Supreme Court Upholds Physician-Assisted Suicide Law

by TChris

The Supreme Court today delivered a blow to the Bush administration’s desire for an all-powerful federal government, ruling in favor of Oregon’s right to enact and implement a physician-assisted suicide law despite the administration’s insistence that federal drug laws prohibit physicians from dispensing federally regulated drugs for that purpose. When TalkLeft wrote about the case here, the outcome looked bleak for Oregon, particularly in light of the Court’s unwillingness to let state medical marijuana laws trump the federal prohibition of marijuana use. By a vote of 6-3 (with Chief Justice Roberts joining Thomas and Scalia in dissent), however, the administration went down to defeat.

As we said earlier:

Janet Reno declined to prosecute Oregon doctors who acted in accordance with state law, but John Ashcroft quickly changed course when he became Attorney General. He issued the Ashcroft Directive, concluding that "assisting suicide is not a legitimate medical purpose."

The Court’s response delivered a nice slap to Ashcroft:

Tuesday's decision is a reprimand of sorts for Ashcroft. Kennedy said the "authority claimed by the attorney general is both beyond his expertise and incongruous with the statutory purposes and design."

"The authority desired by the government is inconsistent with the design of the statute in other fundamental respects. The attorney general does not have the sole delegated authority under the (law)," Kennedy wrote for himself, retiring Justice Sandra Day O'Connor and Justices John Paul Stevens, David Souter, and Ruth Bader Ginsburg, and Stephen Breyer.

The Court’s decision is here.

The decision begins with a reminder: “Americans are engaged in an earnest and profound debate about the morality, legality, and practicality of physician-assisted suicide.” Setting aside the Court’s lengthy discussion of the degree to which the Attorney General’s interpretation of federal drug laws is entitled to deference, the heart of the decision is an affirmation of the political process as the best means of resolving that debate. State legislators, rather than an unelected Attorney General, should consider the “morality, legality, and practicality of physician-assisted suicide.”

The Court concluded that Ashcroft overstepped his authority -- “to make regulations for the ‘control’ of drugs” -- by attempting “to define standards of medical practice.” While the AG can establish controls “against diversion” of drugs, that power does “not give him authority to define diversion based on his view of legitimate medical practice.” In other words, leave medical issues to the doctors, Johnny.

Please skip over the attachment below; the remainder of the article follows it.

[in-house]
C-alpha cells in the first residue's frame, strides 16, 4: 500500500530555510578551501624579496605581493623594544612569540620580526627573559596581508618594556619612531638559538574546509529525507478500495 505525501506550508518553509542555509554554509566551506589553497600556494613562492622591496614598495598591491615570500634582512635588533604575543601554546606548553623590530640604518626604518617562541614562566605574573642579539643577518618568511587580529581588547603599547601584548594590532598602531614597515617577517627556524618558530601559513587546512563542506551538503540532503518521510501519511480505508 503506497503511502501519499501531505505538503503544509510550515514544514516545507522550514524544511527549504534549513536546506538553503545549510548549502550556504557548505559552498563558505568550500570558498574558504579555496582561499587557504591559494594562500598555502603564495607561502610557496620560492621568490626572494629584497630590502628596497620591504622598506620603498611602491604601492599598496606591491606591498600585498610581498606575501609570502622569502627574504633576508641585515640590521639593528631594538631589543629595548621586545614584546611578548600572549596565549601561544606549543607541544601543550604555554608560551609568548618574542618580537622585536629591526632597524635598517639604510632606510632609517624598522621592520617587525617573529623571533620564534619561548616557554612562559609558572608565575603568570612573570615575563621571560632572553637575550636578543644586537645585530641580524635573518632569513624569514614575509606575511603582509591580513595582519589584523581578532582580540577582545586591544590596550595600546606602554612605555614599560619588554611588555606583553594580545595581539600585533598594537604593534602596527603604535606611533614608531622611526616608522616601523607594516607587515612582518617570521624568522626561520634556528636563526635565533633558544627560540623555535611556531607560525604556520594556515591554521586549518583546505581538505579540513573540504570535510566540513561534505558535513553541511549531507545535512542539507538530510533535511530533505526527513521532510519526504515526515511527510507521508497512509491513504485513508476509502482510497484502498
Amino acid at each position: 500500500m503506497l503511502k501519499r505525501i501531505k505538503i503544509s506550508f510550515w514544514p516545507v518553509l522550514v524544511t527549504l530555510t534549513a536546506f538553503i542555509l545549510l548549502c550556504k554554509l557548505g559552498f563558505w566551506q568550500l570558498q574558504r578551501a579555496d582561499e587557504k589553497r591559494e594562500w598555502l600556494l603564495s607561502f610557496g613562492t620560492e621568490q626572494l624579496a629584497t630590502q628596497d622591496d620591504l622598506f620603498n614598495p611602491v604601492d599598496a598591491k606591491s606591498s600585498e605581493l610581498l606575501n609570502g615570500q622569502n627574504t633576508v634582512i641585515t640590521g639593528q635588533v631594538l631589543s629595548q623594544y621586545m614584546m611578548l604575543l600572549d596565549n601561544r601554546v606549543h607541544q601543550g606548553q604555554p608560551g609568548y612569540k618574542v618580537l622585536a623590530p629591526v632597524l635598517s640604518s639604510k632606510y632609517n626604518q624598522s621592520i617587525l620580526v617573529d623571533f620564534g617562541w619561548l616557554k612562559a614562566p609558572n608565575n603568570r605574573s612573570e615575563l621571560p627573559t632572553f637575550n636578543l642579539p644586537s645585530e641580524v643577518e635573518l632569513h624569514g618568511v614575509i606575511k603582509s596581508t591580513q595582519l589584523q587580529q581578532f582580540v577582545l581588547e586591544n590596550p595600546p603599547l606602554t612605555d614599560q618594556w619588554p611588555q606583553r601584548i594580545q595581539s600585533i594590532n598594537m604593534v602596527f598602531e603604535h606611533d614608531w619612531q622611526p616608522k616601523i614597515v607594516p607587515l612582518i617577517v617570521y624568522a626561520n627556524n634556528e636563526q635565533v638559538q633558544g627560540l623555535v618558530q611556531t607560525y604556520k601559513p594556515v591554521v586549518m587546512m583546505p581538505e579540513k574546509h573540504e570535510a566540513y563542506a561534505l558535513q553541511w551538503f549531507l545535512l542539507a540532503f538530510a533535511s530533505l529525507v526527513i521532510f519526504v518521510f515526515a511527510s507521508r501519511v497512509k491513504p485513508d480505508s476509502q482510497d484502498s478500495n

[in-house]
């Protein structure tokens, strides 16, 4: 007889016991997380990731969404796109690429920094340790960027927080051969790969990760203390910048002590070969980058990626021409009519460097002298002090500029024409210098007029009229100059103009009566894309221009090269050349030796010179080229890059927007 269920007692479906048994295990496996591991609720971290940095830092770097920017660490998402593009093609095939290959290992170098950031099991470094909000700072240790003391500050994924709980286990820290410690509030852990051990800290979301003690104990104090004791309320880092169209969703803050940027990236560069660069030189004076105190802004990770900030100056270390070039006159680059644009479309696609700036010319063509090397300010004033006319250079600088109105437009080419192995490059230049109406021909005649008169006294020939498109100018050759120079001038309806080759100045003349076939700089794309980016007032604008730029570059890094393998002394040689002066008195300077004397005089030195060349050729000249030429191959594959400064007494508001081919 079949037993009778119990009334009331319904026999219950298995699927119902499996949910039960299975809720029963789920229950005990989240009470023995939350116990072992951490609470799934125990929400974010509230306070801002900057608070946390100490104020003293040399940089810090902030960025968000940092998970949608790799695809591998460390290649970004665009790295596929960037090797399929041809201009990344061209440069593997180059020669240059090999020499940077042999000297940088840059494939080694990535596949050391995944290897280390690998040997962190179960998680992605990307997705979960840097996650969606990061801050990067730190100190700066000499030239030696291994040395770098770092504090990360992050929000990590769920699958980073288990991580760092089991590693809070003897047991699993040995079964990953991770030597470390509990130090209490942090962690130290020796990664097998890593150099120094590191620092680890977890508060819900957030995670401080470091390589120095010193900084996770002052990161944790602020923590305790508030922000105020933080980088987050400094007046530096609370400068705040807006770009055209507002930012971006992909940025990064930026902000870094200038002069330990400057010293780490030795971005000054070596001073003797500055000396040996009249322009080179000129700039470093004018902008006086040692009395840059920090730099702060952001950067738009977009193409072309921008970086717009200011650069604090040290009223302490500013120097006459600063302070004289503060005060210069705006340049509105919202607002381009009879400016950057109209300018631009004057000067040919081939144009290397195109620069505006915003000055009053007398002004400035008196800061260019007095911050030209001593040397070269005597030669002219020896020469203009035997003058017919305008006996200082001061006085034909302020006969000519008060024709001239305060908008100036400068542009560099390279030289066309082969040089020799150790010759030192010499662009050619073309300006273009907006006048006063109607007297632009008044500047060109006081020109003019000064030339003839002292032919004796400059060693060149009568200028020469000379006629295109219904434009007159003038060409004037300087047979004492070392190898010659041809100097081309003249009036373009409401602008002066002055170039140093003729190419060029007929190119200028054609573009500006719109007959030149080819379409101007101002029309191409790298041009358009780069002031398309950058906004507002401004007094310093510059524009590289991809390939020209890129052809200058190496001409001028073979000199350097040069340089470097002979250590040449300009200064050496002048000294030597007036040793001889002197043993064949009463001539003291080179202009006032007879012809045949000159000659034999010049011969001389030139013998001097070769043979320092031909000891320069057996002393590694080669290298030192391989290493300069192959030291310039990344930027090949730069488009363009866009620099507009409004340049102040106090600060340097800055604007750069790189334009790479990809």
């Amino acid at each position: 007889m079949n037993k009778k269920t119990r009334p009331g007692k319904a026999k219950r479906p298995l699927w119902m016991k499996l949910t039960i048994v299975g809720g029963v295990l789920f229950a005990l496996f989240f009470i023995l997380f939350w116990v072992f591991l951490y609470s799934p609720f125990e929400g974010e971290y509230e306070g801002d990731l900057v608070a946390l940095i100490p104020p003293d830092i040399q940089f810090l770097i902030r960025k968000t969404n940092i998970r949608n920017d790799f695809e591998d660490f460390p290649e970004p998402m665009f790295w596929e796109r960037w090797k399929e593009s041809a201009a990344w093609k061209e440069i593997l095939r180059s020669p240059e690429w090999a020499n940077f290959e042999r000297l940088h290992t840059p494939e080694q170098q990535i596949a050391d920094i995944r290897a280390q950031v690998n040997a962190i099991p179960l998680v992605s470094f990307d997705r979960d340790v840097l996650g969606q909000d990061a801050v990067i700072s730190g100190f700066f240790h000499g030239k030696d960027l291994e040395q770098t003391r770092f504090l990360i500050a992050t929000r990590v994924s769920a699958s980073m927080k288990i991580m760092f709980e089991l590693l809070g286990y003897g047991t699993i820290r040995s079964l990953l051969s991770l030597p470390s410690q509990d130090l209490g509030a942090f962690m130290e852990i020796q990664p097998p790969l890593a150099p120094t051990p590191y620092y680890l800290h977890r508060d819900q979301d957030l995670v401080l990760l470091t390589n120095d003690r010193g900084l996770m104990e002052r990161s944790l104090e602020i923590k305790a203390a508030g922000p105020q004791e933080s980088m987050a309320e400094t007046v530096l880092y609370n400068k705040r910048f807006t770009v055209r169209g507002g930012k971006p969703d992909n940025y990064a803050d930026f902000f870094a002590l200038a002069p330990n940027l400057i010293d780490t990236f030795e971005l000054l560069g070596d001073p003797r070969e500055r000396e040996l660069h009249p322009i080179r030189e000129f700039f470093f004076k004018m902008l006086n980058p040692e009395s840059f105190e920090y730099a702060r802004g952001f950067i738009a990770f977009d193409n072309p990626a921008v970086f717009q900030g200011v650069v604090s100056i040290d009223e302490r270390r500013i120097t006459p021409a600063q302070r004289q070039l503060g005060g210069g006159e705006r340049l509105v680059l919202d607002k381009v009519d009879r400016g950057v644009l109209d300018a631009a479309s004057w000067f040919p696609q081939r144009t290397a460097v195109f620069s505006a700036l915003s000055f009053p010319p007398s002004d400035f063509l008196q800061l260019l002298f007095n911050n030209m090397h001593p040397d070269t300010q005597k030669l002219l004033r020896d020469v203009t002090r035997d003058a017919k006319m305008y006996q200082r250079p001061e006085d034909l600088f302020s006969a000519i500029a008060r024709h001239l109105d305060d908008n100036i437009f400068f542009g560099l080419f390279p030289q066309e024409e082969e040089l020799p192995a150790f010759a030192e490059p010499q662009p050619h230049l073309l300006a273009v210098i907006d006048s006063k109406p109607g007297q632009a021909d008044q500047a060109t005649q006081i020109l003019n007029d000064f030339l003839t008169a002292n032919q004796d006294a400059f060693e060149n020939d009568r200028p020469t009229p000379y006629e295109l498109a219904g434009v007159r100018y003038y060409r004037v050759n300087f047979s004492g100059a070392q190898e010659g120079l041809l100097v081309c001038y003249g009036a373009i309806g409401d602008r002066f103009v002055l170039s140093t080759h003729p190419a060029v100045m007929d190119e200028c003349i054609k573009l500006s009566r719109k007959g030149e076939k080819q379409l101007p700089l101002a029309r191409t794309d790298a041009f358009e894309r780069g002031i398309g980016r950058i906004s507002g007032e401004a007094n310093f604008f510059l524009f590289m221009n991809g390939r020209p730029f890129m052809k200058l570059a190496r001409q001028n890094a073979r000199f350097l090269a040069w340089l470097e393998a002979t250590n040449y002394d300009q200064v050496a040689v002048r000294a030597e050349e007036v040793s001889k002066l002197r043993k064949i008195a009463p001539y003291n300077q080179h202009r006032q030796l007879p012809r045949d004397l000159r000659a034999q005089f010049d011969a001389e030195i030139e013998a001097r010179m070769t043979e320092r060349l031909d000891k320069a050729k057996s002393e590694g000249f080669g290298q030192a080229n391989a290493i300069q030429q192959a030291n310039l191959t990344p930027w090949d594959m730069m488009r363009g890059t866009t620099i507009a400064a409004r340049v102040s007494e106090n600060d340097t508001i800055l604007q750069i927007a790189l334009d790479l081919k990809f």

Under the Government’s theory, moreover, the medical judgments the Attorney General could make are not limited to physician-assisted suicide. Were this argument accepted, he could decide whether any particular drug may be used for any particular purpose, or indeed whether a physician who administers any controversial treatment could be deregistered.

Similarly, the AG’s authority to “deregister” physicians, depriving them of the authority to prescribe federally regulated drugs, can’t be extended to criminalize a particular use of a drug.

The [AG’s] Interpretive Rule thus purports to declare that using controlled substances for physician-assisted suicide is a crime, an authority that goes well beyond the Attorney General’s statutory power to register or deregister. …

If the Attorney General’s argument were correct, his power to deregister necessarily would include the greater power to criminalize even the actions of registered physicians, whenever they engage in conduct he deems illegitimate. This power to criminalize … would be unrestrained.

Unrestrained power to criminalize conduct is exactly the kind of power Ashcroft craved, and it isn’t surprising that his successor agrees with the Ashcroft power grab.

The Court distinguished Raich (the medical marijuana law) because the sale of marijuana is pervasively regulated by federal law, leaving no room for states to enact a law that is inconsistent with that regulatory scheme. In contrast, physician-assisted suicide isn’t addressed by federal law, except in the AG’s imagination.

In the face of the CSA’s silence on the practice of medicine generally and its recognition of state regulation of the medical profession it is difficult to defend the Attorney General’s declaration that the statute impliedly criminalizes physician-assisted suicide.

In the absence of federal legislation to regulate suicide to the exclusion of states, the AG should have deferred to Oregon’s right to enact its own law. States are supposed to be the laboratories of new ideas, after all.

The Government, in the end, maintains that the prescription requirement delegates to a single Executive officer the power to effect a radical shift of authority from the States to the Federal Government to define general standards of medical practice in every locality.

The bottom line: this is the United States of America, not the United State of Ashcroft.

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    At least this reaffirms that Kennedy is the new swing vote. Even if Alito were on board, the law would have been upheld. We just have to hope that Stevens and Ginsburg can hold on until January 2009.

    Of course, John Roberts told Senator Ron Wyden that he would NOT overturn it. Not in so many words, but it appears that he misled the Senator. See BlueOregon.com for details.